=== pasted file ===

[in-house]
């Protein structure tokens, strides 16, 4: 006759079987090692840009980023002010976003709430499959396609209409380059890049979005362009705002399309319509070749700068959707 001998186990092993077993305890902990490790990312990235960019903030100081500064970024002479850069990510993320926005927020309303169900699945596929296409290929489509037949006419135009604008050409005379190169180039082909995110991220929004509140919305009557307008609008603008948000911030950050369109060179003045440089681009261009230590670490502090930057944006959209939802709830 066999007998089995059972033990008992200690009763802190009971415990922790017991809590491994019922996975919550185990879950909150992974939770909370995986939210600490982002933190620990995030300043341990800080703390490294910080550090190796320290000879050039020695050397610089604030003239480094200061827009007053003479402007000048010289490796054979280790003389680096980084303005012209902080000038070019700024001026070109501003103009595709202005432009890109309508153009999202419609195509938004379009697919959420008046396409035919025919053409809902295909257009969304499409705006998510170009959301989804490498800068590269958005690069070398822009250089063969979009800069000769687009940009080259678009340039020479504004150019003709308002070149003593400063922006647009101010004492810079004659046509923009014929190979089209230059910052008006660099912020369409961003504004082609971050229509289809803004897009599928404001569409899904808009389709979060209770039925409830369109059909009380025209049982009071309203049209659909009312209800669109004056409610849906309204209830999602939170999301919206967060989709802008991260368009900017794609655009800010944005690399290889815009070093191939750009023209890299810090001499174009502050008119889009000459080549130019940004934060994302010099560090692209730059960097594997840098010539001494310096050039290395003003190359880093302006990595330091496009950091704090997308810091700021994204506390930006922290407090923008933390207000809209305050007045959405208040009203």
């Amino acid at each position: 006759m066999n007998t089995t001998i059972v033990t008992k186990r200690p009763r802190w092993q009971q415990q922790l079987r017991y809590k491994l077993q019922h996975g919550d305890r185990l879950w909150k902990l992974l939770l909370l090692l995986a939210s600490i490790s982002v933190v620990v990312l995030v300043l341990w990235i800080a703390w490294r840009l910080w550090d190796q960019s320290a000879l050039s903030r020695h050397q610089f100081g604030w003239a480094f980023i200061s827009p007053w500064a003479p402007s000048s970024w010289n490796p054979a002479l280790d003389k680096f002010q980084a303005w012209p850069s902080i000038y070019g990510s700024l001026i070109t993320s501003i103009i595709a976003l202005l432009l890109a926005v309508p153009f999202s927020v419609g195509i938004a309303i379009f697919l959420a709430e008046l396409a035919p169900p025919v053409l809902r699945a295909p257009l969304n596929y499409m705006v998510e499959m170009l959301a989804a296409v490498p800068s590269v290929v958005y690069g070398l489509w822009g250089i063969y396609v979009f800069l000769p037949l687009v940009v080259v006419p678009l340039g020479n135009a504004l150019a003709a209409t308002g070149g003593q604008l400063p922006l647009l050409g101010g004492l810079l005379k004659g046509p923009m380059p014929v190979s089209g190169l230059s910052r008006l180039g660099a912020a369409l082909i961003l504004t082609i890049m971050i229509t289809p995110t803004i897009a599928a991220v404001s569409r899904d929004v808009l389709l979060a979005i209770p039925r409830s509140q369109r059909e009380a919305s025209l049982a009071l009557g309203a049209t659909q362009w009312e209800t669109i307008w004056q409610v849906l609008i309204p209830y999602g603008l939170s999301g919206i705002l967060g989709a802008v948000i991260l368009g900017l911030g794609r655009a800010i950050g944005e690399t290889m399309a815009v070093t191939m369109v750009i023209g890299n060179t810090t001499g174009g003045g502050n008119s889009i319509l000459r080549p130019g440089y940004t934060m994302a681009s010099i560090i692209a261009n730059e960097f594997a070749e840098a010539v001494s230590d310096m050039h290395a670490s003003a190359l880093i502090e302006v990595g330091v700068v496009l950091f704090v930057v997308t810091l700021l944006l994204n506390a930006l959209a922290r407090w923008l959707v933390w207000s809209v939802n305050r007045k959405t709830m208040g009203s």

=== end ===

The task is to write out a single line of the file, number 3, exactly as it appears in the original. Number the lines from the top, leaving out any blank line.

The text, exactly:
């Amino acid at each position: 006759m066999n007998t089995t001998i059972v033990t008992k186990r200690p009763r802190w092993q009971q415990q922790l079987r017991y809590k491994l077993q019922h996975g919550d305890r185990l879950w909150k902990l992974l939770l909370l090692l995986a939210s600490i490790s982002v933190v620990v990312l995030v300043l341990w990235i800080a703390w490294r840009l910080w550090d190796q960019s320290a000879l050039s903030r020695h050397q610089f100081g604030w003239a480094f980023i200061s827009p007053w500064a003479p402007s000048s970024w010289n490796p054979a002479l280790d003389k680096f002010q980084a303005w012209p850069s902080i000038y070019g990510s700024l001026i070109t993320s501003i103009i595709a976003l202005l432009l890109a926005v309508p153009f999202s927020v419609g195509i938004a309303i379009f697919l959420a709430e008046l396409a035919p169900p025919v053409l809902r699945a295909p257009l969304n596929y499409m705006v998510e499959m170009l959301a989804a296409v490498p800068s590269v290929v958005y690069g070398l489509w822009g250089i063969y396609v979009f800069l000769p037949l687009v940009v080259v006419p678009l340039g020479n135009a504004l150019a003709a209409t308002g070149g003593q604008l400063p922006l647009l050409g101010g004492l810079l005379k004659g046509p923009m380059p014929v190979s089209g190169l230059s910052r008006l180039g660099a912020a369409l082909i961003l504004t082609i890049m971050i229509t289809p995110t803004i897009a599928a991220v404001s569409r899904d929004v808009l389709l979060a979005i209770p039925r409830s509140q369109r059909e009380a919305s025209l049982a009071l009557g309203a049209t659909q362009w009312e209800t669109i307008w004056q409610v849906l609008i309204p209830y999602g603008l939170s999301g919206i705002l967060g989709a802008v948000i991260l368009g900017l911030g794609r655009a800010i950050g944005e690399t290889m399309a815009v070093t191939m369109v750009i023209g890299n060179t810090t001499g174009g003045g502050n008119s889009i319509l000459r080549p130019g440089y940004t934060m994302a681009s010099i560090i692209a261009n730059e960097f594997a070749e840098a010539v001494s230590d310096m050039h290395a670490s003003a190359l880093i502090e302006v990595g330091v700068v496009l950091f704090v930057v997308t810091l700021l944006l994204n506390a930006l959209a922290r407090w923008l959707v933390w207000s809209v939802n305050r007045k959405t709830m208040g009203s």